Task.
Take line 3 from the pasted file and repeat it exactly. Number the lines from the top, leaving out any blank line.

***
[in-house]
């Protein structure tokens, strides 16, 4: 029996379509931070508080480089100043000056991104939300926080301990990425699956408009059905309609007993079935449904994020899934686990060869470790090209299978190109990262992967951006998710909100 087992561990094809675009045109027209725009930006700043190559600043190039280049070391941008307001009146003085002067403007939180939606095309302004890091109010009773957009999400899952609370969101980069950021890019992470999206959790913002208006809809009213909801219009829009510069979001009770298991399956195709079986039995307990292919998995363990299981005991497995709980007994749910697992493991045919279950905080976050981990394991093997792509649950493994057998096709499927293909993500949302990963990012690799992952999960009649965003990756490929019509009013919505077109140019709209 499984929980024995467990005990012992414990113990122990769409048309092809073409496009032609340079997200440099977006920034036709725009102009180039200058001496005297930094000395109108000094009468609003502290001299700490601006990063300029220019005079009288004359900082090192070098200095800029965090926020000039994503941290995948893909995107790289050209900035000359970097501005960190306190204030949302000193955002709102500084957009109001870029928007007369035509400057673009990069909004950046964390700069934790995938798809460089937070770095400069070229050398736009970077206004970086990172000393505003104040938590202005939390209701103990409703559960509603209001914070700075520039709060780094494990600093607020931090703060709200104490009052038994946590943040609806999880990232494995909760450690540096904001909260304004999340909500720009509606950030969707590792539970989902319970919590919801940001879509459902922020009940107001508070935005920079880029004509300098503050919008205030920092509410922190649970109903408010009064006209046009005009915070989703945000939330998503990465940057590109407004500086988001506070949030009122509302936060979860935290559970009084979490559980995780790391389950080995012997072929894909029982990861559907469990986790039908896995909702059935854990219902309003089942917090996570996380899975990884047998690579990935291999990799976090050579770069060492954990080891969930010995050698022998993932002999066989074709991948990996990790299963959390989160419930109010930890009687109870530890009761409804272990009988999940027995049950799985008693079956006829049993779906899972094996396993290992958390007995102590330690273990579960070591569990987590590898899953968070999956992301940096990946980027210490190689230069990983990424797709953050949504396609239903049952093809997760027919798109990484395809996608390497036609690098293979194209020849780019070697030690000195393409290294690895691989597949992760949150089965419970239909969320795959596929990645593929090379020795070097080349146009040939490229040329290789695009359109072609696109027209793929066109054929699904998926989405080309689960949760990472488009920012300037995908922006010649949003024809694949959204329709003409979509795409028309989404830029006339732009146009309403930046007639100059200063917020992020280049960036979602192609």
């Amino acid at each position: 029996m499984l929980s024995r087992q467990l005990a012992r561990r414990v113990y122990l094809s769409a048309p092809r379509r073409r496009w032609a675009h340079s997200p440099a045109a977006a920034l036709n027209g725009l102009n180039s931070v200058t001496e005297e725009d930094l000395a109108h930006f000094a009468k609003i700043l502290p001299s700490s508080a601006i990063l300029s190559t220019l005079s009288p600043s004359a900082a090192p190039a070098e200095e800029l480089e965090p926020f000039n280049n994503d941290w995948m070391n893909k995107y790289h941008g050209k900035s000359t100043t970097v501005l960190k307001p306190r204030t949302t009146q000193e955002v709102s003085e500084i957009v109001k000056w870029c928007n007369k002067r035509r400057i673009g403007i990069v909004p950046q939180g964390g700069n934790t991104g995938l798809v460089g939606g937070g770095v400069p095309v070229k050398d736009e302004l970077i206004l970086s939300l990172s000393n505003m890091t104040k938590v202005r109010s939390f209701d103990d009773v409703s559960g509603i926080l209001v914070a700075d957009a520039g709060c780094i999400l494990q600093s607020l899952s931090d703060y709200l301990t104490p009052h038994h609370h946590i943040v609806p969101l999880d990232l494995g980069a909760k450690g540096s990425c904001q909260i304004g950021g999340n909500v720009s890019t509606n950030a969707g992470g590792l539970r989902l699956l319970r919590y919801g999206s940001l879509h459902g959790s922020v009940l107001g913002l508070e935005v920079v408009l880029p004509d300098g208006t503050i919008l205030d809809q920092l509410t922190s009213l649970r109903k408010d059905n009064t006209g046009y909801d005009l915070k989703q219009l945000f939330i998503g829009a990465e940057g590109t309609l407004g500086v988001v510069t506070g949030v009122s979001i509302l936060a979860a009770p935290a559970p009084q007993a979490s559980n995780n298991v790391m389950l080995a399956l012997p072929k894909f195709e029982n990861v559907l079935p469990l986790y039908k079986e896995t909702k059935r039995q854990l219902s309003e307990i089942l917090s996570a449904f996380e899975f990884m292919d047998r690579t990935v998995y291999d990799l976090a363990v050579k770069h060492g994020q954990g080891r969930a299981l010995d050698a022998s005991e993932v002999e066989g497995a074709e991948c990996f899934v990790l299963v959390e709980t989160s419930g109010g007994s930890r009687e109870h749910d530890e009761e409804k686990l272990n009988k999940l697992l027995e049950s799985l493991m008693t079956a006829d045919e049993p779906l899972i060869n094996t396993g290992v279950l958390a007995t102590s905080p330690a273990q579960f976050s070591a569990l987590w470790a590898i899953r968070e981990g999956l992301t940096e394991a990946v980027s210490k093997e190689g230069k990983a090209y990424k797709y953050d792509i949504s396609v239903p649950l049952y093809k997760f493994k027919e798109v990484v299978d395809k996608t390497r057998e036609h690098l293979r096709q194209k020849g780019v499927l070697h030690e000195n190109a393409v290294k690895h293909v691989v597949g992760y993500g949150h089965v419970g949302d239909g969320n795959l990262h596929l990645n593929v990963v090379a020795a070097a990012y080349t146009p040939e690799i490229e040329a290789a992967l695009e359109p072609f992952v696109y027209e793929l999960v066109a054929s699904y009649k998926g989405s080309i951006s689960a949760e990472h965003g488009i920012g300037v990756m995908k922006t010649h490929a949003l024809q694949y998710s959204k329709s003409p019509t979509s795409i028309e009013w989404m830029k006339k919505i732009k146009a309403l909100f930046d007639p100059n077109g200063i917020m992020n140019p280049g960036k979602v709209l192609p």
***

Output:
């Amino acid at each position: 029996m499984l929980s024995r087992q467990l005990a012992r561990r414990v113990y122990l094809s769409a048309p092809r379509r073409r496009w032609a675009h340079s997200p440099a045109a977006a920034l036709n027209g725009l102009n180039s931070v200058t001496e005297e725009d930094l000395a109108h930006f000094a009468k609003i700043l502290p001299s700490s508080a601006i990063l300029s190559t220019l005079s009288p600043s004359a900082a090192p190039a070098e200095e800029l480089e965090p926020f000039n280049n994503d941290w995948m070391n893909k995107y790289h941008g050209k900035s000359t100043t970097v501005l960190k307001p306190r204030t949302t009146q000193e955002v709102s003085e500084i957009v109001k000056w870029c928007n007369k002067r035509r400057i673009g403007i990069v909004p950046q939180g964390g700069n934790t991104g995938l798809v460089g939606g937070g770095v400069p095309v070229k050398d736009e302004l970077i206004l970086s939300l990172s000393n505003m890091t104040k938590v202005r109010s939390f209701d103990d009773v409703s559960g509603i926080l209001v914070a700075d957009a520039g709060c780094i999400l494990q600093s607020l899952s931090d703060y709200l301990t104490p009052h038994h609370h946590i943040v609806p969101l999880d990232l494995g980069a909760k450690g540096s990425c904001q909260i304004g950021g999340n909500v720009s890019t509606n950030a969707g992470g590792l539970r989902l699956l319970r919590y919801g999206s940001l879509h459902g959790s922020v009940l107001g913002l508070e935005v920079v408009l880029p004509d300098g208006t503050i919008l205030d809809q920092l509410t922190s009213l649970r109903k408010d059905n009064t006209g046009y909801d005009l915070k989703q219009l945000f939330i998503g829009a990465e940057g590109t309609l407004g500086v988001v510069t506070g949030v009122s979001i509302l936060a979860a009770p935290a559970p009084q007993a979490s559980n995780n298991v790391m389950l080995a399956l012997p072929k894909f195709e029982n990861v559907l079935p469990l986790y039908k079986e896995t909702k059935r039995q854990l219902s309003e307990i089942l917090s996570a449904f996380e899975f990884m292919d047998r690579t990935v998995y291999d990799l976090a363990v050579k770069h060492g994020q954990g080891r969930a299981l010995d050698a022998s005991e993932v002999e066989g497995a074709e991948c990996f899934v990790l299963v959390e709980t989160s419930g109010g007994s930890r009687e109870h749910d530890e009761e409804k686990l272990n009988k999940l697992l027995e049950s799985l493991m008693t079956a006829d045919e049993p779906l899972i060869n094996t396993g290992v279950l958390a007995t102590s905080p330690a273990q579960f976050s070591a569990l987590w470790a590898i899953r968070e981990g999956l992301t940096e394991a990946v980027s210490k093997e190689g230069k990983a090209y990424k797709y953050d792509i949504s396609v239903p649950l049952y093809k997760f493994k027919e798109v990484v299978d395809k996608t390497r057998e036609h690098l293979r096709q194209k020849g780019v499927l070697h030690e000195n190109a393409v290294k690895h293909v691989v597949g992760y993500g949150h089965v419970g949302d239909g969320n795959l990262h596929l990645n593929v990963v090379a020795a070097a990012y080349t146009p040939e690799i490229e040329a290789a992967l695009e359109p072609f992952v696109y027209e793929l999960v066109a054929s699904y009649k998926g989405s080309i951006s689960a949760e990472h965003g488009i920012g300037v990756m995908k922006t010649h490929a949003l024809q694949y998710s959204k329709s003409p019509t979509s795409i028309e009013w989404m830029k006339k919505i732009k146009a309403l909100f930046d007639p100059n077109g200063i917020m992020n140019p280049g960036k979602v709209l192609p």